President López Obrador wants to end the Mexico-United States security cooperation agreement known as the Mérida Initiative, declaring that “it hasn’t worked” and contradicting earlier comments by his secretary of security.
Instead of the crime-fighting agreement, the president hopes to direct U.S. funding to development programs and job creation in Mexico’s south and southeast, as well as in Central America.
“We don’t want the so-called Mérida Initiative,” López Obrador told reporters yesterday at his daily press conference.
“The proposal that we’re putting forward is for a development plan for the southeast [of Mexico] and Central American countries,” he added.
“We don’t want armed helicopters. We don’t want resources for other kinds of military support, what we want is production and work. We’re seeking cooperation for development, not for the military, not for the use of force.”
Launched in 2008, the Mérida Initiative has directed about US $3 billion to Mexico to assist in the fight against drug trafficking and other forms of organized crime. Funding has also helped to train Mexican security forces and supported justice programs.
The United States Congress approved funding of US $145 million in fiscal 2019 under the initiative, according to the U.S. Congressional Research Service. The money is particularly aimed at stopping opioids such as heroin and fentanyl reaching the United States.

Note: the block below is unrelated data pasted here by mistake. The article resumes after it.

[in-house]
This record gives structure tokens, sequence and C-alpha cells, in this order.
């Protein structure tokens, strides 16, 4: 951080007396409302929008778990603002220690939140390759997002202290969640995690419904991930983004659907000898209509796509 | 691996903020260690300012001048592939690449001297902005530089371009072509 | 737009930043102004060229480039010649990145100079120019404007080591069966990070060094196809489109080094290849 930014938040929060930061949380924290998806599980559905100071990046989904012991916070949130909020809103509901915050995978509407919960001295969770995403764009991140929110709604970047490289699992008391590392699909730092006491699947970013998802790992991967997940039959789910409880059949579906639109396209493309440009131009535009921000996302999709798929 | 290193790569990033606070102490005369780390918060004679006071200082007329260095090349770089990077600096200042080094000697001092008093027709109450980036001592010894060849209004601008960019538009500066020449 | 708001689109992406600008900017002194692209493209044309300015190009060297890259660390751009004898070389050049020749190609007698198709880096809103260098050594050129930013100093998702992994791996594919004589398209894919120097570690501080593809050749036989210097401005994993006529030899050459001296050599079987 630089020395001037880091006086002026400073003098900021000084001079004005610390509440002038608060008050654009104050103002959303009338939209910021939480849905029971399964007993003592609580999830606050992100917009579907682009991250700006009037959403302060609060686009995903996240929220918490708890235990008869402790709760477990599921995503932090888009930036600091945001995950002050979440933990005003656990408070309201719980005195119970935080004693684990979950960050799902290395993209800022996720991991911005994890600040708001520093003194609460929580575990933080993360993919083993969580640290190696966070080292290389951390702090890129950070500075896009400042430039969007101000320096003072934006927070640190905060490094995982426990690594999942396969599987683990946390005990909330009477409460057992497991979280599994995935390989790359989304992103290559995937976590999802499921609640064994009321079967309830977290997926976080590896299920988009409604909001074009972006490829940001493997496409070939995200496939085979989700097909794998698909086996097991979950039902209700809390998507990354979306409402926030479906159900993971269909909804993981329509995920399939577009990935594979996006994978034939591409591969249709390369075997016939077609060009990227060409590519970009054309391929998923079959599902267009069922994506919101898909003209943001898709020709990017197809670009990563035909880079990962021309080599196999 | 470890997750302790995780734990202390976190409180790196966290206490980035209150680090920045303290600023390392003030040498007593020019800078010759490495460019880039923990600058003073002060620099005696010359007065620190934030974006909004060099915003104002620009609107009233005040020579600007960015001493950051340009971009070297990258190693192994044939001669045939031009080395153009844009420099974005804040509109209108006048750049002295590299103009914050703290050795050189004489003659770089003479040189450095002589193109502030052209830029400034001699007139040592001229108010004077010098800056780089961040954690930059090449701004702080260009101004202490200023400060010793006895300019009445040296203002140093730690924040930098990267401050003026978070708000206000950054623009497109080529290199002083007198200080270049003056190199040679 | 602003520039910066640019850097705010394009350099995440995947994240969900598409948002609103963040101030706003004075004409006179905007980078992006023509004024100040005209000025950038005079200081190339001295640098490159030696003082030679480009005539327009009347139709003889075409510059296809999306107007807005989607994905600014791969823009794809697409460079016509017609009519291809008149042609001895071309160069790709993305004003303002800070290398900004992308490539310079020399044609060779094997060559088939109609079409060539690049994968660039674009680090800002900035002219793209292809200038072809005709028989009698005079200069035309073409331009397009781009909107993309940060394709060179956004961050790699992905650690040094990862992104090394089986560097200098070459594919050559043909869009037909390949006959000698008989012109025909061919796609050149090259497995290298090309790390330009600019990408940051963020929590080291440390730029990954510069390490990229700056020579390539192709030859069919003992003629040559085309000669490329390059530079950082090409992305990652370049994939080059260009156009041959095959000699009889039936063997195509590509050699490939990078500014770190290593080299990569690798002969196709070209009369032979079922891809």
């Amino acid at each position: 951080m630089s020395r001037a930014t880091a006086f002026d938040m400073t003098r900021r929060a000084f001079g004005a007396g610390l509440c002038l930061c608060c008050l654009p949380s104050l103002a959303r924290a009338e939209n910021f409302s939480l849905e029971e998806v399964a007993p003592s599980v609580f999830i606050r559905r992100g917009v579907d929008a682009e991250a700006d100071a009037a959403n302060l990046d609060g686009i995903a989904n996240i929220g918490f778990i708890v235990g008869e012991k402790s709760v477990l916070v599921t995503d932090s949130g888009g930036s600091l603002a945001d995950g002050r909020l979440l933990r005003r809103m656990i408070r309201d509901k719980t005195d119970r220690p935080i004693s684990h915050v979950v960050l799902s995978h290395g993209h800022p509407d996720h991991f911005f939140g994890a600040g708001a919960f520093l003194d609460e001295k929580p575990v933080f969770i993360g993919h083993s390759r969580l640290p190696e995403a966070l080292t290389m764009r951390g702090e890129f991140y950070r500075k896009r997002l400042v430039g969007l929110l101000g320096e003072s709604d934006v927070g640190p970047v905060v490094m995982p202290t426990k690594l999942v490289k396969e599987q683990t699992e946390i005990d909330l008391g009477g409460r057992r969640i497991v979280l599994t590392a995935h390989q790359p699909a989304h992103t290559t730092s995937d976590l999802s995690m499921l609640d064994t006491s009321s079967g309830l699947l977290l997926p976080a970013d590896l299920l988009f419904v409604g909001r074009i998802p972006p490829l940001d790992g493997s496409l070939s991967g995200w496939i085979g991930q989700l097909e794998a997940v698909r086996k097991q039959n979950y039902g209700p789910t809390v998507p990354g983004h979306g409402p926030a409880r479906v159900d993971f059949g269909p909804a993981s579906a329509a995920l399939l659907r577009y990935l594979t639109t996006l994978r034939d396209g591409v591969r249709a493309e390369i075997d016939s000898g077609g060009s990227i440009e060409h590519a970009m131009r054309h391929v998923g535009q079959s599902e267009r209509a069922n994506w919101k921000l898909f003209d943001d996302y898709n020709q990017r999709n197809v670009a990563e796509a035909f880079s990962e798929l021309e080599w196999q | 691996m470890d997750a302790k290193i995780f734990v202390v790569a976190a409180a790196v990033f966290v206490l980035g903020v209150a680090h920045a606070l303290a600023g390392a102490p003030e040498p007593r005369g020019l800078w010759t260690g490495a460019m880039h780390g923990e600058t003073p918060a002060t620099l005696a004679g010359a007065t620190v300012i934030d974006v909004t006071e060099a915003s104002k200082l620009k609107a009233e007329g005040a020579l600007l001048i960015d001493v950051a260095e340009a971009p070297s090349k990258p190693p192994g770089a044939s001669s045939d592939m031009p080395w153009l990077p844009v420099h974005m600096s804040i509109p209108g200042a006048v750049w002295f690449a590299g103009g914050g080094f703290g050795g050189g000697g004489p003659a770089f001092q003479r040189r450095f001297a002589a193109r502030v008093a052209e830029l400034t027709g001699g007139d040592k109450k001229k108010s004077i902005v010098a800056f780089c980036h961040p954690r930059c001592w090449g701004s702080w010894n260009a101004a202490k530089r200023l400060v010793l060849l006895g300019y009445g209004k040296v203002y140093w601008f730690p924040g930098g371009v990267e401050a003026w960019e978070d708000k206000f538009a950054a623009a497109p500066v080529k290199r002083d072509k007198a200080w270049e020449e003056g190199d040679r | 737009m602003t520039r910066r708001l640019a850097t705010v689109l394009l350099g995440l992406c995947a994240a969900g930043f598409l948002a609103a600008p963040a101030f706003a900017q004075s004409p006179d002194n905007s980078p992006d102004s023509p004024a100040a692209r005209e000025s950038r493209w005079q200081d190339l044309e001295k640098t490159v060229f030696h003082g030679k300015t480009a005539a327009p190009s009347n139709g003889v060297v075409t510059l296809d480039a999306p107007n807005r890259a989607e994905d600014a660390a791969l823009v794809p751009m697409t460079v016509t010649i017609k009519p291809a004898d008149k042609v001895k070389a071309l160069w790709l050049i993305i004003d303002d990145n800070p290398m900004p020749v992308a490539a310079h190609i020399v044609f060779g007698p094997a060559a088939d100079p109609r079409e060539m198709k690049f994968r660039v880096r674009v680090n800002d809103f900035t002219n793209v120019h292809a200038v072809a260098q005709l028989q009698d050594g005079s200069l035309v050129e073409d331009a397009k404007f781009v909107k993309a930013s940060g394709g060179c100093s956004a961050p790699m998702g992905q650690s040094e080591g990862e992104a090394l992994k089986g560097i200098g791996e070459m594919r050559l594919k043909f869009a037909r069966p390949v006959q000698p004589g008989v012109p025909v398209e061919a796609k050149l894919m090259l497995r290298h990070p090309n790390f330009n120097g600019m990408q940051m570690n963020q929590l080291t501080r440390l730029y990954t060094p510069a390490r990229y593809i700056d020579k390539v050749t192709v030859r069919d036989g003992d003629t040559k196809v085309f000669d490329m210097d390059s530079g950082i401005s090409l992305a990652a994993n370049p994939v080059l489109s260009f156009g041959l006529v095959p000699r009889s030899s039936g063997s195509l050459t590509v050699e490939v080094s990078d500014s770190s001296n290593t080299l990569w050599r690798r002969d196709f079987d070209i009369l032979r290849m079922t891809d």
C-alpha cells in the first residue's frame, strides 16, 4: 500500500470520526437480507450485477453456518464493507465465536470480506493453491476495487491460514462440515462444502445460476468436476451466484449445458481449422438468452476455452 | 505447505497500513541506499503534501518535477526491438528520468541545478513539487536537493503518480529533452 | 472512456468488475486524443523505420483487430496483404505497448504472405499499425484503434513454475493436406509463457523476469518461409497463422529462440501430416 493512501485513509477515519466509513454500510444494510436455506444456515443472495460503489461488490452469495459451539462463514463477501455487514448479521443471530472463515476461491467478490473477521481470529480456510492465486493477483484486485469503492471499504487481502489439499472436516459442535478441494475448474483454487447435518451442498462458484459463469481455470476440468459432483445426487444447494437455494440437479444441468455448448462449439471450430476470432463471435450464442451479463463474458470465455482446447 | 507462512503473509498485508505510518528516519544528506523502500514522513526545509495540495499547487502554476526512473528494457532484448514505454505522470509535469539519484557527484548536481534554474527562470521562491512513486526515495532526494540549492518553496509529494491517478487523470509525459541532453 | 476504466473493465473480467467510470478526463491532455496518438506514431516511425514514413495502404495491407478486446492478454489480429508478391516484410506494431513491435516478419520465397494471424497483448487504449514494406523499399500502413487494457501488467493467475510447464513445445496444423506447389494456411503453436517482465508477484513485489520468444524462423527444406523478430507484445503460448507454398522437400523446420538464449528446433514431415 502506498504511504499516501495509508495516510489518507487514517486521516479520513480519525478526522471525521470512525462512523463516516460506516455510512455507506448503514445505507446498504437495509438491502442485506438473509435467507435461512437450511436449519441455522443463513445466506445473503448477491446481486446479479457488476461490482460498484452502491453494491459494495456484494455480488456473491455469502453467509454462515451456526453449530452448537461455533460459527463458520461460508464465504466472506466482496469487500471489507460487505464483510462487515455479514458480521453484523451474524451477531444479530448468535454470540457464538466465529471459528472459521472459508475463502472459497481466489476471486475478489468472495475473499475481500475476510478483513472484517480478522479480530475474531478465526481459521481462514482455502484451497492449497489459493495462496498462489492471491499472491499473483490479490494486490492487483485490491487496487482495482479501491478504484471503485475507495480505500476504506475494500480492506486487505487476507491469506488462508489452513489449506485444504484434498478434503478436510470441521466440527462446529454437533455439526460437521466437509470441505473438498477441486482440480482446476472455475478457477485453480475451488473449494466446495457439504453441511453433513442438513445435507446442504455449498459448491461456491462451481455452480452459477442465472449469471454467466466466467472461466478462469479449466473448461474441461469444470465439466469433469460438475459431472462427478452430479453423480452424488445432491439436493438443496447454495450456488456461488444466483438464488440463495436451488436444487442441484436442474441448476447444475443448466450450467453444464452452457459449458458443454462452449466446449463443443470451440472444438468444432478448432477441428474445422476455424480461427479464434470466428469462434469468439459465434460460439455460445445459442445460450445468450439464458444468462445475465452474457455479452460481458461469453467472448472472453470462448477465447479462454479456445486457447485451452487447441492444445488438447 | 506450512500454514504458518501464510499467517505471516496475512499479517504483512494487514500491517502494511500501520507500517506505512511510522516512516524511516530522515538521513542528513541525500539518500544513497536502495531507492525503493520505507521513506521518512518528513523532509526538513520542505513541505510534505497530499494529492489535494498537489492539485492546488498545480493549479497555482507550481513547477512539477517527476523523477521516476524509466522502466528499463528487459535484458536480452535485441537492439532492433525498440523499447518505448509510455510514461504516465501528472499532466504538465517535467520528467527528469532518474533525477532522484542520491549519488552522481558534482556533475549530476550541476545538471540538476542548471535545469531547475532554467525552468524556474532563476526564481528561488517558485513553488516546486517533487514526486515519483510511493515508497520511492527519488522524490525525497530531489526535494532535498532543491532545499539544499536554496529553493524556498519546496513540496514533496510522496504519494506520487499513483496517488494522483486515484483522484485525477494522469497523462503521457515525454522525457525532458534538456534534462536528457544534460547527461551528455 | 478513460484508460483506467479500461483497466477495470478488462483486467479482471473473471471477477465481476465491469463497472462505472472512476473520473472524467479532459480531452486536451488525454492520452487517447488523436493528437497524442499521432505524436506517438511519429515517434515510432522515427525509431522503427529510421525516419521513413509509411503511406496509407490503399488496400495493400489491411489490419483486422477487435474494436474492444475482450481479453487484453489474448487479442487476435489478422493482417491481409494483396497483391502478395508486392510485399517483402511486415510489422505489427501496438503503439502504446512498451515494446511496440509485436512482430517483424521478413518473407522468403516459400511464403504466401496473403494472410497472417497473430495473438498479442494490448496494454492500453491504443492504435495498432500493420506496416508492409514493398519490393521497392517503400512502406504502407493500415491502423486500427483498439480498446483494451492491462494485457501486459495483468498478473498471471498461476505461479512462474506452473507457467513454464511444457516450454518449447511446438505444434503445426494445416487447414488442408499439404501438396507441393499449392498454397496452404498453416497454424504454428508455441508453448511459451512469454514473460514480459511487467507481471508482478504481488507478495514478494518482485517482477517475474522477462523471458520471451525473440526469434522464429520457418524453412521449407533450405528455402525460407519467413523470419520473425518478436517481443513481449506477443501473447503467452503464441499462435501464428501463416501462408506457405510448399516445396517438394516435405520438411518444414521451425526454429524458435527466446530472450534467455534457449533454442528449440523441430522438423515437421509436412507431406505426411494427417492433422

The president’s remarks contradicted comments by Public Security Secretary Alfonso Durazo, who told the newspaper Milenio that the government wanted the United States to agree to Mérida Initiative funding to be partially used for the “growth and consolidation of the National Guard.”
With regard to the new security force, however, López Obrador said “we have a way to finance it without needing those funds.”
He also said Mexico doesn’t need assistance from the United States to train the Guard, stating “the army is capable, it has training academies.”
Asked whether the United States government would agree to the redirection of funding to development, the president said, “we’re making progress on that,” noting that the United States recently pledged to invest in development in the region as part of the strategy to curb migration flows.
Some opposition lawmakers called on the president to rethink his proposal to redirect the Mérida funding, warning that it could disappear altogether.
Citizens’ Movement Senator Samuel García said United States President Donald Trump was unlikely to accommodate López Obrador’s “whim,” adding “that’s why I ask for more caution and not to risk [the funding].”